Dr. Nevid recommends removing carpets, if possible, especially in bedrooms. He also advises people with dust mite allergies to clean carpets regularly with a HEPA filter vacuum.

Some research also found that steam cleaning carpets effectively reduced dust mite populations.7

4. Fabric furniture

Dr. Nevid explained that upholstered furniture can be another common dust mite breeding ground. These can be a little trickier to deal with since the cushion covers can’t typically be washed as often using high heat.

Leather or vinyl furniture is considered to be preferable to fabric for dust mite control,8 but these may increase sweating, which is not ideal for people with eczema. Opting for furniture with easily washable covers may be helpful.

Steam cleaning has the potential to reduce dust mites in fabric furniture. However, not all upholstered furniture can withstand steam cleaning. Check the labels on your furniture or the manufacturer’s website before trying it.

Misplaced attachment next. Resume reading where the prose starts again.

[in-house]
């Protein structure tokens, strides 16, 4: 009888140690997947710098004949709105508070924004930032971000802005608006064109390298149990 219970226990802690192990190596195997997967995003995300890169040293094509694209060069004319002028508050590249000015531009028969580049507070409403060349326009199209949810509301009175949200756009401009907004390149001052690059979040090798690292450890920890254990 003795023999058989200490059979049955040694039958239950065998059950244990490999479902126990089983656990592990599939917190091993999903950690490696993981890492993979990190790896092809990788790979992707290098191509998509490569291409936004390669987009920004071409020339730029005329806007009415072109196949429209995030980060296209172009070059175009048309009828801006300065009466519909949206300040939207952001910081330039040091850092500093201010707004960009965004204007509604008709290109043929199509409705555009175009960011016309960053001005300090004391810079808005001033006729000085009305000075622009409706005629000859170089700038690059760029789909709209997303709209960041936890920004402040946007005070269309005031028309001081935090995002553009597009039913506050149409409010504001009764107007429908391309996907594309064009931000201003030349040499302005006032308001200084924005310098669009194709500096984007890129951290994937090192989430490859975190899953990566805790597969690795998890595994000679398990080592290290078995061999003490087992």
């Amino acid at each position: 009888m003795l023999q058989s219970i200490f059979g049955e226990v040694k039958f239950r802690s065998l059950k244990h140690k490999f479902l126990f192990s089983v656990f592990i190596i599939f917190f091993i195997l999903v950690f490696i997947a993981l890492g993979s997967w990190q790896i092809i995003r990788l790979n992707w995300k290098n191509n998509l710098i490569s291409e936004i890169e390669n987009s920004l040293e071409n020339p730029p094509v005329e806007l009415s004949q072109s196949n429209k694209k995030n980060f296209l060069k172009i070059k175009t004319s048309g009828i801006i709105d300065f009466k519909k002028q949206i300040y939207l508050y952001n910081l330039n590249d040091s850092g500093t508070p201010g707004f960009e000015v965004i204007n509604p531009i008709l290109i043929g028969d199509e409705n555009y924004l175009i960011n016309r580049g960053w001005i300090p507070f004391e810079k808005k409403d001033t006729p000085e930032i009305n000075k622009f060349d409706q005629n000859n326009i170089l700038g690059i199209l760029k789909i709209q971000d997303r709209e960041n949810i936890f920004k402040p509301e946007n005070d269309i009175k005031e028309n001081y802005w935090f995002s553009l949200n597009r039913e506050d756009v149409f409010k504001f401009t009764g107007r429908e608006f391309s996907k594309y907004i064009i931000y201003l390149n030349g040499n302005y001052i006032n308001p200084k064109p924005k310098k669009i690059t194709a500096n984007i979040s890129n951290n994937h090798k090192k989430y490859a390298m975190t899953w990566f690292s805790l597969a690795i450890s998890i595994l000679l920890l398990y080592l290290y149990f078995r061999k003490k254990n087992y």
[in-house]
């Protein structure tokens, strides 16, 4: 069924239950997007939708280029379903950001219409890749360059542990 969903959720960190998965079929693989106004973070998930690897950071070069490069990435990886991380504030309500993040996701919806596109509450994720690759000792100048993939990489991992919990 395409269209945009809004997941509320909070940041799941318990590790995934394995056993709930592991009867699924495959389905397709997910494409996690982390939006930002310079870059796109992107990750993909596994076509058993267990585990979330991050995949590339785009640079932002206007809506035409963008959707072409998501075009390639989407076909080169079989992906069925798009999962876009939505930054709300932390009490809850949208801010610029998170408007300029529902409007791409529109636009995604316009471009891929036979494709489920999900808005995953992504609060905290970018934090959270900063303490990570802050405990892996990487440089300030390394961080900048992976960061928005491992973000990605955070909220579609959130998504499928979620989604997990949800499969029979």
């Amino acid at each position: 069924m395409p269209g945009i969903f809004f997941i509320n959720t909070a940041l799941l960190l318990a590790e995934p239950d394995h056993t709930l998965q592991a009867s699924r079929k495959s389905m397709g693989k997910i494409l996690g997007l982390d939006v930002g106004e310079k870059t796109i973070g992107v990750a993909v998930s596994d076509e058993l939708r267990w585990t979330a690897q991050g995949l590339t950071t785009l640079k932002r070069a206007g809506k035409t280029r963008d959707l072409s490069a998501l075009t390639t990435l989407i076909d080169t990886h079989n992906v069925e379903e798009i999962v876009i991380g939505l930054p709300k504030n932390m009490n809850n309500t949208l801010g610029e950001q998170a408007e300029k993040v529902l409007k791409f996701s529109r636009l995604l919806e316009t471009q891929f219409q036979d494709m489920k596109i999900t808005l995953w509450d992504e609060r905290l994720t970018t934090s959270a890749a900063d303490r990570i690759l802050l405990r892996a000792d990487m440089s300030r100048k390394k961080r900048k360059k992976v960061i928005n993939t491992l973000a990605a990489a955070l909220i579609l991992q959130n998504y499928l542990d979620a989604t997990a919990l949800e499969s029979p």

5. Basements

According to Dr. Nevid, areas with poor ventilation that tend towards dampness, like basements or the first floor of a building, can also have high dust mite numbers.

Reducing humidity in these areas, either by using a dehumidifier or opening windows periodically, could be helpful. Be sure to follow other recommendations like removing carpeting or minimizing upholstered furniture here.

Also avoid bedrooms in a basement or on the first floor if you have a dust mite allergy. Bedrooms located on the second floor or above are more ideal.5

Seek medical advice

Although doing what you can to minimize dust mites at home can help manage eczema flares or other dust mite allergy symptoms, it’s also important to seek personalized advice from medical professionals.  

Allergists can not only diagnose dust mite allergies but also help treat them. Immunotherapy is often recommended for dust mite allergy.